Video games aren’t just for kids anymore. At least, not in China.
According to the latest estimates, there are 720 million gamers in the country (610 million if we exclude, well, kids) – practically half of the population.
One could argue that video games are the new TV, and are effectively competing with social media, in China.
And for marketers, they are a great way to reach consumers without traditionally intrusive ads like on TV and video streaming platforms.
What’s more, Chinese companies have long woken up to the reality that gaming isn’t just for “nerds”, but that in fact, many see playing video games as a sport in itself. Indeed, Chinese esports fans are estimated to number more than 400 million.
And it’s not just men who play video games – 46% of gamers in China are female.
So how can brands engage with gamers across China? From sponsoring gaming influencers to in-game collabs, and even developing your own game, it pays to get creative.
Games serve a social function in China
To understand what kind of marketing strategies work with China’s gaming population, it pays to look into the rise of video games in the country, and the role they play in Chinese society.
Case in point: Honor of Kings, the country’s most popular game, raked in $9.4 billion in the first half of 2021. According to Tencent, its maker, “The popularity of Honor of Kings is related to Chinese society. Chinese social culture was quite introverted by the time Honor of Kings was launched, so the game serves a social function by providing ways to socialise and meet new people.”
Esports is another facet of the industry that has exploded in popularity. And they have become much more than just a hobby for some, with people playing professionally to earn money and support their families.
So it’s no surprise that brands of all kinds are getting in on the action: here are just some of the ways companies are engaging with gamers in China.
Louis Vuitton partnered with League of Legends to tap into the game’s 100 million-plus players. They released a capsule collection inspired by the game, designed in-game skins that players could purchase, and even provided the trophy travel case for the game’s world championships.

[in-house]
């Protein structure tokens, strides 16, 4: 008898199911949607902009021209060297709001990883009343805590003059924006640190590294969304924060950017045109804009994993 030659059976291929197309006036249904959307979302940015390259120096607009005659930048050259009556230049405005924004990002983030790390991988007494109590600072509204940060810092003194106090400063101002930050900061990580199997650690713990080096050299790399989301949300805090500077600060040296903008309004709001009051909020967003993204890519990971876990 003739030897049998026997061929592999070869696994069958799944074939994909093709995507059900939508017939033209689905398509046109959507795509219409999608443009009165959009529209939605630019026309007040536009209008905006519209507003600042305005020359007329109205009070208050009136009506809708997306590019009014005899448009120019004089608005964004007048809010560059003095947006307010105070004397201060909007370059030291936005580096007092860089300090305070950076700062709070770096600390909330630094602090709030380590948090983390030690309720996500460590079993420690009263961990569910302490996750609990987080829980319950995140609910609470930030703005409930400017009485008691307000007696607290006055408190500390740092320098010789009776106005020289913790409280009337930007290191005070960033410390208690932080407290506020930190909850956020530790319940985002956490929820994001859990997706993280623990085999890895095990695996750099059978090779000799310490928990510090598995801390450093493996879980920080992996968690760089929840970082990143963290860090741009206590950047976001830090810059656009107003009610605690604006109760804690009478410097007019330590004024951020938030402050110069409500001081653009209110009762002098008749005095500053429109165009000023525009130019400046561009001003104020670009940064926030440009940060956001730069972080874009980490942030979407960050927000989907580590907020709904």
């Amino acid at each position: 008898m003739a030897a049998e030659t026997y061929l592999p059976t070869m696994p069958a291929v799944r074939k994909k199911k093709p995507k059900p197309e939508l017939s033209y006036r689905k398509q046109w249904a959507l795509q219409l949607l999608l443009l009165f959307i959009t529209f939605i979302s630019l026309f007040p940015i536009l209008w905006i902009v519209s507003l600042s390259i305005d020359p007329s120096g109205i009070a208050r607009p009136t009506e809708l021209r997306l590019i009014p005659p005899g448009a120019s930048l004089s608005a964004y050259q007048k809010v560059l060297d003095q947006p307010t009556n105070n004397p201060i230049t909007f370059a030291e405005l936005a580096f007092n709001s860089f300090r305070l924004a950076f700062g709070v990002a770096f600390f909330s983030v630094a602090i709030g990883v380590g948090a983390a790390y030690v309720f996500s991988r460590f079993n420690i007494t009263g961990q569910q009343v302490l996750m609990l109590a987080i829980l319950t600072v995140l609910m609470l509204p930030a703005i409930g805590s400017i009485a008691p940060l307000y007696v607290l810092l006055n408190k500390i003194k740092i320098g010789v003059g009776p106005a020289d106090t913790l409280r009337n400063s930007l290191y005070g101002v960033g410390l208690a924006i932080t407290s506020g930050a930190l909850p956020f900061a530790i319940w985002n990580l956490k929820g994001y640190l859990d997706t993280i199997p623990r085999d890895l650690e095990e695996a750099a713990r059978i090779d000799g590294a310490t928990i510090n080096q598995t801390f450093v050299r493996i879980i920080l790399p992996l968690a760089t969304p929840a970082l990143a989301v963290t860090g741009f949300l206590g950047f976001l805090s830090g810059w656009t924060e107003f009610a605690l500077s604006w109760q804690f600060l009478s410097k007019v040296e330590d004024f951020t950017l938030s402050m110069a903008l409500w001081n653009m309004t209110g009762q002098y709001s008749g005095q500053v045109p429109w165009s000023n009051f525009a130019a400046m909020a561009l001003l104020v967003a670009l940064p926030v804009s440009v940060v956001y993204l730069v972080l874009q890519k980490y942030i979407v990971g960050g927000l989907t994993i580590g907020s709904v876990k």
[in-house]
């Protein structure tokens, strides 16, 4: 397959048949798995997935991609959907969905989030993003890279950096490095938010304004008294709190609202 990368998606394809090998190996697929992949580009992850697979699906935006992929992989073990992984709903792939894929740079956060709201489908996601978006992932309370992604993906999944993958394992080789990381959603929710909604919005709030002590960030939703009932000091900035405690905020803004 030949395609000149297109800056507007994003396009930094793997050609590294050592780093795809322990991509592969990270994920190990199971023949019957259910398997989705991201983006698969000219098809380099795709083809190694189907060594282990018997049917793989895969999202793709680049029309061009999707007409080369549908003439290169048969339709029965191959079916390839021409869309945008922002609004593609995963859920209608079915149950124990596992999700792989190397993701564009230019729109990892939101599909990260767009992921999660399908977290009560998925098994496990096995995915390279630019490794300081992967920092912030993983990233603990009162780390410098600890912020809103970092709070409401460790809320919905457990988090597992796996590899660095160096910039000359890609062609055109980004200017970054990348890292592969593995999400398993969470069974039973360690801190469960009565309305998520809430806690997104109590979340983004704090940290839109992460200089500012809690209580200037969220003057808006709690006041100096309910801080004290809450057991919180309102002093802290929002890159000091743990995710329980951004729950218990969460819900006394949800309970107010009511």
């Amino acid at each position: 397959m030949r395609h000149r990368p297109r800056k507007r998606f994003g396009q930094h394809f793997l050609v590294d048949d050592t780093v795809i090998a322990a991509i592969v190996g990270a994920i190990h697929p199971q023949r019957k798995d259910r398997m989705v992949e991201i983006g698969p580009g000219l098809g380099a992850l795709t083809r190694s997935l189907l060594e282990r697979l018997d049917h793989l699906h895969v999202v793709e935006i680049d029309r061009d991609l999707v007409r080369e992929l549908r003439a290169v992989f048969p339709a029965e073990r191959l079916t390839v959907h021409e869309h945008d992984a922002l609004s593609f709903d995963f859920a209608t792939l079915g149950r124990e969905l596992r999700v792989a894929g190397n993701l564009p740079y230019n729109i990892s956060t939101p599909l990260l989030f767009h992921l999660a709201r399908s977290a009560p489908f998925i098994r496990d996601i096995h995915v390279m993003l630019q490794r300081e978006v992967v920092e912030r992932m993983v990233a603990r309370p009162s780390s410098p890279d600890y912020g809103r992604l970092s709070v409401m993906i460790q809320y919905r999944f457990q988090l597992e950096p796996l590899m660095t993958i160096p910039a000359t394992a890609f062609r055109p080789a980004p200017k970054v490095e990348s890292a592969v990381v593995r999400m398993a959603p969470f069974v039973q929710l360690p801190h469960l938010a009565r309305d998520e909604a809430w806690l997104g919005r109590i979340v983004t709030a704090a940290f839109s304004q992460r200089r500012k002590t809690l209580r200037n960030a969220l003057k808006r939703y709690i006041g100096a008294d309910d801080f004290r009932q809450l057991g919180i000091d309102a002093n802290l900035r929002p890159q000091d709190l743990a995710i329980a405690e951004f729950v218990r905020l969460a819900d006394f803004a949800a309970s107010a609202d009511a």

Strategy: Co-branding is the name of the game. Supreme x Louis Vuitton for streetwear, LEGO x Stranger Things for family games, and even eyeglass maker Warby Parker x fast-food chain Arby’s are just some “real-world” examples.
Collaborating with a brand that provides equipment for gamers, for instance, could be a great way to gain exposure and maybe even create a cult collectible item.
Make your own rules – by making your own game
Hermès, Guerlain, and Gucci are examples of brands that in the past few years have introduced self-developed games as part of their marketing mix, and have seen great customer engagement and press coverage as a result.
Strategy: Before you run off thinking that developing a game would surely cost too much, here are some stats: a high-level game like Pokémon Go reportedly cost $600K to make (and generated $1.3 billion in revenue in 2020).
But a mini-game like Temple Run or Subway Surfers – smash-hits in their own right – would cost $20-60K to produce.
A few sponsored posts with a mid-tier influencer in China already run into the several thousand (with top-tier KOLs charging upwards of $50K per post). Wouldn’t it make sense to invest part of that money towards something that doesn’t just disappear with a scroll?
The good ol’ influencer sponsorship
Gillette partnered with five Chinese esports players from Honor of Kings for a series of promotional campaigns. One of the players, Peng “Fly” Yunfei, was featured in a Gillette commercial that aired on WeChat.
Strategy: Chinese people have difficulty trusting a brand without having opinions or recommendations from those around them. A product used by their favourite gamer is therefore much more attractive than one without such an endorsement.
Working with gaming influencers can be an entry-level affair too: on live-streaming platforms like Huya and Douyu, thousands of lesser-known streamers compete for gamers’ attention, much like on Twitch.
The future of video game and brand partnerships
With reports of Chinese companies working on the multiverse, this virtual world seems to be the logical next step in the development of video games. If that reality does come to fruition, the possibilities for brands to work with games will be endless.
Until then, brands must think creatively when engaging with gamers in China. Gaming has assumed so many functions for many Chinese: letting off steam, socialising, a hobby, and even a sport. To them, it’s more than just a game.